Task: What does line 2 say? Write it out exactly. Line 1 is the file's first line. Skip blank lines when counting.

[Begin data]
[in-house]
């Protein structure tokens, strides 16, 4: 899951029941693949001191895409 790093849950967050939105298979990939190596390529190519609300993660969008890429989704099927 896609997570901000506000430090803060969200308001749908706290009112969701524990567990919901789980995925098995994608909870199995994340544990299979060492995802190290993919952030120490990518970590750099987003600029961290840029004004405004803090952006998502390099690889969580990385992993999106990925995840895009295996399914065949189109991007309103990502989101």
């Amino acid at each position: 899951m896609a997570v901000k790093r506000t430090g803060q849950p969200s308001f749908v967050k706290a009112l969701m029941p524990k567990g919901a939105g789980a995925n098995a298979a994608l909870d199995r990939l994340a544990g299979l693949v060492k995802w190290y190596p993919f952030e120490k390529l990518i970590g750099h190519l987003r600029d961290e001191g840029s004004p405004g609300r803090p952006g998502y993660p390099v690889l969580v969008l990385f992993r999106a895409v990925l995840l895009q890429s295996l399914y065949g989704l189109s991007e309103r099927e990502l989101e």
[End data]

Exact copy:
């Protein structure tokens, strides 16, 4: 899951029941693949001191895409 790093849950967050939105298979990939190596390529190519609300993660969008890429989704099927 896609997570901000506000430090803060969200308001749908706290009112969701524990567990919901789980995925098995994608909870199995994340544990299979060492995802190290993919952030120490990518970590750099987003600029961290840029004004405004803090952006998502390099690889969580990385992993999106990925995840895009295996399914065949189109991007309103990502989101």